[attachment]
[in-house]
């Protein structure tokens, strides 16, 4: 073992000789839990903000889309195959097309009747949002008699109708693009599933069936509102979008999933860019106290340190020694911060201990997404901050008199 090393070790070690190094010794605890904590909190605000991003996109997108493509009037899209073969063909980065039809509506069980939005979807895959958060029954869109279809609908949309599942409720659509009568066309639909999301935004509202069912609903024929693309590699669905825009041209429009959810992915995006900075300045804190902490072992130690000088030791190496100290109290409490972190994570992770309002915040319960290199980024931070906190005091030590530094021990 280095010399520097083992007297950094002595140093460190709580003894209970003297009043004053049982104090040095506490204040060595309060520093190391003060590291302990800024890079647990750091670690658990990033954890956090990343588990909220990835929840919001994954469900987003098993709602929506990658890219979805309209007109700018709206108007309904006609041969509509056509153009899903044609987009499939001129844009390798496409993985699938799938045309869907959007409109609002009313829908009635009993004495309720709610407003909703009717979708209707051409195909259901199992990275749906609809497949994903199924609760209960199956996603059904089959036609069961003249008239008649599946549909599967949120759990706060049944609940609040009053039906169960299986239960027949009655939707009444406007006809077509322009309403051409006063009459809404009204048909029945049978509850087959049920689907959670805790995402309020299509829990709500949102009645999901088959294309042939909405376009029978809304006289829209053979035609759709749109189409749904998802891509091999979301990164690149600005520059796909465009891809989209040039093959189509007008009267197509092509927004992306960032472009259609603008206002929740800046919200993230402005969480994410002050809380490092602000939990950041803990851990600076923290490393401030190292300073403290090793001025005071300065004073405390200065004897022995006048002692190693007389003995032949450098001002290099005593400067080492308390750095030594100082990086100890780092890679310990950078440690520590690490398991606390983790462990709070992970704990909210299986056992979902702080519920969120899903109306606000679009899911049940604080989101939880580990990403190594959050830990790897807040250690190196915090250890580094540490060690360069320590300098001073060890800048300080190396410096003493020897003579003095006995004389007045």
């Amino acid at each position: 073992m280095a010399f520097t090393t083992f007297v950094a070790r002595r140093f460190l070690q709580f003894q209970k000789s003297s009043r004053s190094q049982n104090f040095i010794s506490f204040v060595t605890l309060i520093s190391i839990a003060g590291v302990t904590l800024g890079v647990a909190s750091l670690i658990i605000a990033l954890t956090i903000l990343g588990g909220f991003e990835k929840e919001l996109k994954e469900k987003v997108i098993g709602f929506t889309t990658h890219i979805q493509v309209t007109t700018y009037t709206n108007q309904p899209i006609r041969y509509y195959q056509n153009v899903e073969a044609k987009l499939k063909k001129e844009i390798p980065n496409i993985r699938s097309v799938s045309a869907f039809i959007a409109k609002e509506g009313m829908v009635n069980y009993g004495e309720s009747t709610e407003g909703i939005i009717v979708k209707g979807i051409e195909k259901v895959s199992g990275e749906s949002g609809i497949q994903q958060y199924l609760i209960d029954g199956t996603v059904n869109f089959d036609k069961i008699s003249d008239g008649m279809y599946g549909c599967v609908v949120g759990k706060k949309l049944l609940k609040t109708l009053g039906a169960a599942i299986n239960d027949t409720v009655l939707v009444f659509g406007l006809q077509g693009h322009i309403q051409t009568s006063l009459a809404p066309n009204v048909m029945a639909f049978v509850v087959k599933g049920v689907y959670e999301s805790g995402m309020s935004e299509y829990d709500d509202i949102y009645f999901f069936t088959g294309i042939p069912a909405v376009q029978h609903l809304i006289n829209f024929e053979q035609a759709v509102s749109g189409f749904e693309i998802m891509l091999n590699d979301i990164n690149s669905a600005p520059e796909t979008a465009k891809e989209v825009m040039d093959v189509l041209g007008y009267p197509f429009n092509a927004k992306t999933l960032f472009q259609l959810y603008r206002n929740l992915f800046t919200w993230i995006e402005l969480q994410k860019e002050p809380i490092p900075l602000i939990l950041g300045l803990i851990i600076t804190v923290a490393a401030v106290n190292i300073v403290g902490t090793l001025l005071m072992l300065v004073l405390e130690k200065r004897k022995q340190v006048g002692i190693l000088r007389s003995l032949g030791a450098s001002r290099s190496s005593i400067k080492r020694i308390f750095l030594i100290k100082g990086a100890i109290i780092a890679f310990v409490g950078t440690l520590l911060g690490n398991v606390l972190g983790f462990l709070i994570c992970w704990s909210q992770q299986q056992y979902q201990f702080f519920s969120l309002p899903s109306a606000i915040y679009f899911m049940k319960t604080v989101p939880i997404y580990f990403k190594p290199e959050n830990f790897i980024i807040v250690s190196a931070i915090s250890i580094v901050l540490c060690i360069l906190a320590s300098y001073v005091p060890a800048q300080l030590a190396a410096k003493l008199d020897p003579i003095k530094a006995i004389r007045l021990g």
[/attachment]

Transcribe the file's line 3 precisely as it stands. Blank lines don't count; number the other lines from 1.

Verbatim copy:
């Amino acid at each position: 073992m280095a010399f520097t090393t083992f007297v950094a070790r002595r140093f460190l070690q709580f003894q209970k000789s003297s009043r004053s190094q049982n104090f040095i010794s506490f204040v060595t605890l309060i520093s190391i839990a003060g590291v302990t904590l800024g890079v647990a909190s750091l670690i658990i605000a990033l954890t956090i903000l990343g588990g909220f991003e990835k929840e919001l996109k994954e469900k987003v997108i098993g709602f929506t889309t990658h890219i979805q493509v309209t007109t700018y009037t709206n108007q309904p899209i006609r041969y509509y195959q056509n153009v899903e073969a044609k987009l499939k063909k001129e844009i390798p980065n496409i993985r699938s097309v799938s045309a869907f039809i959007a409109k609002e509506g009313m829908v009635n069980y009993g004495e309720s009747t709610e407003g909703i939005i009717v979708k209707g979807i051409e195909k259901v895959s199992g990275e749906s949002g609809i497949q994903q958060y199924l609760i209960d029954g199956t996603v059904n869109f089959d036609k069961i008699s003249d008239g008649m279809y599946g549909c599967v609908v949120g759990k706060k949309l049944l609940k609040t109708l009053g039906a169960a599942i299986n239960d027949t409720v009655l939707v009444f659509g406007l006809q077509g693009h322009i309403q051409t009568s006063l009459a809404p066309n009204v048909m029945a639909f049978v509850v087959k599933g049920v689907y959670e999301s805790g995402m309020s935004e299509y829990d709500d509202i949102y009645f999901f069936t088959g294309i042939p069912a909405v376009q029978h609903l809304i006289n829209f024929e053979q035609a759709v509102s749109g189409f749904e693309i998802m891509l091999n590699d979301i990164n690149s669905a600005p520059e796909t979008a465009k891809e989209v825009m040039d093959v189509l041209g007008y009267p197509f429009n092509a927004k992306t999933l960032f472009q259609l959810y603008r206002n929740l992915f800046t919200w993230i995006e402005l969480q994410k860019e002050p809380i490092p900075l602000i939990l950041g300045l803990i851990i600076t804190v923290a490393a401030v106290n190292i300073v403290g902490t090793l001025l005071m072992l300065v004073l405390e130690k200065r004897k022995q340190v006048g002692i190693l000088r007389s003995l032949g030791a450098s001002r290099s190496s005593i400067k080492r020694i308390f750095l030594i100290k100082g990086a100890i109290i780092a890679f310990v409490g950078t440690l520590l911060g690490n398991v606390l972190g983790f462990l709070i994570c992970w704990s909210q992770q299986q056992y979902q201990f702080f519920s969120l309002p899903s109306a606000i915040y679009f899911m049940k319960t604080v989101p939880i997404y580990f990403k190594p290199e959050n830990f790897i980024i807040v250690s190196a931070i915090s250890i580094v901050l540490c060690i360069l906190a320590s300098y001073v005091p060890a800048q300080l030590a190396a410096k003493l008199d020897p003579i003095k530094a006995i004389r007045l021990g």